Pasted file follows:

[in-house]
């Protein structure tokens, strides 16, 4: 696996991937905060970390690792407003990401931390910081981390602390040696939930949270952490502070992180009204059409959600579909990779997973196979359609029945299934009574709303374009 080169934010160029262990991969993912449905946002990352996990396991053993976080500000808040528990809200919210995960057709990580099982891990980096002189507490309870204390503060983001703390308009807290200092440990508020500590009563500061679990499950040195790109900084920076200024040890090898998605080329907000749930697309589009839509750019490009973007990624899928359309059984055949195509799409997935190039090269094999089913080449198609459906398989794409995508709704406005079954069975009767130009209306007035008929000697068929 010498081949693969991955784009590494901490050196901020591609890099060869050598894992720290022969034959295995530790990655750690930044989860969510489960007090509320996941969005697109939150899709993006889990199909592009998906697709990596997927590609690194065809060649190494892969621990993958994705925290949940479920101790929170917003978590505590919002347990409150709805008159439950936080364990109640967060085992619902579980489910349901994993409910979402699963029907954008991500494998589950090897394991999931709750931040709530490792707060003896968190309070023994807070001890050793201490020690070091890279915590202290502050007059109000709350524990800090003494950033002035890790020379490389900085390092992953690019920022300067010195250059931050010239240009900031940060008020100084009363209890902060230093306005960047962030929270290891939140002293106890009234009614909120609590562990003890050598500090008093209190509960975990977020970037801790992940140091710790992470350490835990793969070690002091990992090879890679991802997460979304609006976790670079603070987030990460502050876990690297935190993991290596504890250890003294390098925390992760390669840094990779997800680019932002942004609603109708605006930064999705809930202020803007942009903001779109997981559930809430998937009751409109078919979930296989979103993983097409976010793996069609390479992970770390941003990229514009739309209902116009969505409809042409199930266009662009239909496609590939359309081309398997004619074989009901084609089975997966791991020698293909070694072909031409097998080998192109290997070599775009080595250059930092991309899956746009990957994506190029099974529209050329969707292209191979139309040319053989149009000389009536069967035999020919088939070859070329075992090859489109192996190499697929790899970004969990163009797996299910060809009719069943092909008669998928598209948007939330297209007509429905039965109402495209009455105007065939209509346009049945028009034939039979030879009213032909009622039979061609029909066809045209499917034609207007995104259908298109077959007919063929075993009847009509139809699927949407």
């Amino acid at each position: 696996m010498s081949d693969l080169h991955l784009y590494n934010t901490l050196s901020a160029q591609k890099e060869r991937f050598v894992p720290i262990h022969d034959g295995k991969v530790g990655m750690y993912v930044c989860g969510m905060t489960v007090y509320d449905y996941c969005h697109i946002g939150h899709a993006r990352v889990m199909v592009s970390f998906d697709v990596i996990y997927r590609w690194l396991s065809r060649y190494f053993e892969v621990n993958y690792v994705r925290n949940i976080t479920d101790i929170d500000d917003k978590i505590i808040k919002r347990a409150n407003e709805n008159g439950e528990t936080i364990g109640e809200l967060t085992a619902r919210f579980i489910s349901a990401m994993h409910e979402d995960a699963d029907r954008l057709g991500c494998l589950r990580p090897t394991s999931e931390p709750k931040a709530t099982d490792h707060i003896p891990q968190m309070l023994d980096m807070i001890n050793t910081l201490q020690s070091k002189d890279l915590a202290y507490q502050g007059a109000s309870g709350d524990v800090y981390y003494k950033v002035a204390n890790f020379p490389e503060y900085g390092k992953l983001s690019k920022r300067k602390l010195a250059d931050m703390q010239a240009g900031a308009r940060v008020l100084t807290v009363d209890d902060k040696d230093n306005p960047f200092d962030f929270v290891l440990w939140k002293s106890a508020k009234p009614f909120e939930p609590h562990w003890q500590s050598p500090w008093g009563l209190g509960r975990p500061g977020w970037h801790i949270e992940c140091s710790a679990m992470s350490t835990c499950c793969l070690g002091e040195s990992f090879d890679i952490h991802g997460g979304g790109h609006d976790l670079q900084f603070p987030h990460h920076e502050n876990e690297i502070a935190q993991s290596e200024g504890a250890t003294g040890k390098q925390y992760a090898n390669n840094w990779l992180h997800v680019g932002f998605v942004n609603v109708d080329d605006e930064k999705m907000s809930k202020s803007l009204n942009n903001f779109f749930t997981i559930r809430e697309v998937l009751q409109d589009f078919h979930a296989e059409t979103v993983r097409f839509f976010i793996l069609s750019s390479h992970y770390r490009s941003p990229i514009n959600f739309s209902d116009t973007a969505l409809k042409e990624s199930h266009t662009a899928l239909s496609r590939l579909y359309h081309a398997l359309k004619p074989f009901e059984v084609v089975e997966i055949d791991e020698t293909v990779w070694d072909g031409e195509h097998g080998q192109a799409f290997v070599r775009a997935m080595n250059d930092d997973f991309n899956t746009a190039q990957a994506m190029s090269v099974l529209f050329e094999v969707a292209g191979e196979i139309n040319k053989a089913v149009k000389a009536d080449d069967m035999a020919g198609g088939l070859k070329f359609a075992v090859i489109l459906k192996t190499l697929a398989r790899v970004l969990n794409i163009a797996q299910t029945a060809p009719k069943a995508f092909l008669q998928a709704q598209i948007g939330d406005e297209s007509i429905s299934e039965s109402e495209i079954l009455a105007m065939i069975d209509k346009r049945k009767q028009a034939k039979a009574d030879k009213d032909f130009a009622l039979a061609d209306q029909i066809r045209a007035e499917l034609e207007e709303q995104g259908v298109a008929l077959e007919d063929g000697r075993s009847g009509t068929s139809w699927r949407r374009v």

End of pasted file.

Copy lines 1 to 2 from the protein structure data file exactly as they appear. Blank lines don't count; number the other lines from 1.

[in-house]
């Protein structure tokens, strides 16, 4: 696996991937905060970390690792407003990401931390910081981390602390040696939930949270952490502070992180009204059409959600579909990779997973196979359609029945299934009574709303374009 080169934010160029262990991969993912449905946002990352996990396991053993976080500000808040528990809200919210995960057709990580099982891990980096002189507490309870204390503060983001703390308009807290200092440990508020500590009563500061679990499950040195790109900084920076200024040890090898998605080329907000749930697309589009839509750019490009973007990624899928359309059984055949195509799409997935190039090269094999089913080449198609459906398989794409995508709704406005079954069975009767130009209306007035008929000697068929 010498081949693969991955784009590494901490050196901020591609890099060869050598894992720290022969034959295995530790990655750690930044989860969510489960007090509320996941969005697109939150899709993006889990199909592009998906697709990596997927590609690194065809060649190494892969621990993958994705925290949940479920101790929170917003978590505590919002347990409150709805008159439950936080364990109640967060085992619902579980489910349901994993409910979402699963029907954008991500494998589950090897394991999931709750931040709530490792707060003896968190309070023994807070001890050793201490020690070091890279915590202290502050007059109000709350524990800090003494950033002035890790020379490389900085390092992953690019920022300067010195250059931050010239240009900031940060008020100084009363209890902060230093306005960047962030929270290891939140002293106890009234009614909120609590562990003890050598500090008093209190509960975990977020970037801790992940140091710790992470350490835990793969070690002091990992090879890679991802997460979304609006976790670079603070987030990460502050876990690297935190993991290596504890250890003294390098925390992760390669840094990779997800680019932002942004609603109708605006930064999705809930202020803007942009903001779109997981559930809430998937009751409109078919979930296989979103993983097409976010793996069609390479992970770390941003990229514009739309209902116009969505409809042409199930266009662009239909496609590939359309081309398997004619074989009901084609089975997966791991020698293909070694072909031409097998080998192109290997070599775009080595250059930092991309899956746009990957994506190029099974529209050329969707292209191979139309040319053989149009000389009536069967035999020919088939070859070329075992090859489109192996190499697929790899970004969990163009797996299910060809009719069943092909008669998928598209948007939330297209007509429905039965109402495209009455105007065939209509346009049945028009034939039979030879009213032909009622039979061609029909066809045209499917034609207007995104259908298109077959007919063929075993009847009509139809699927949407």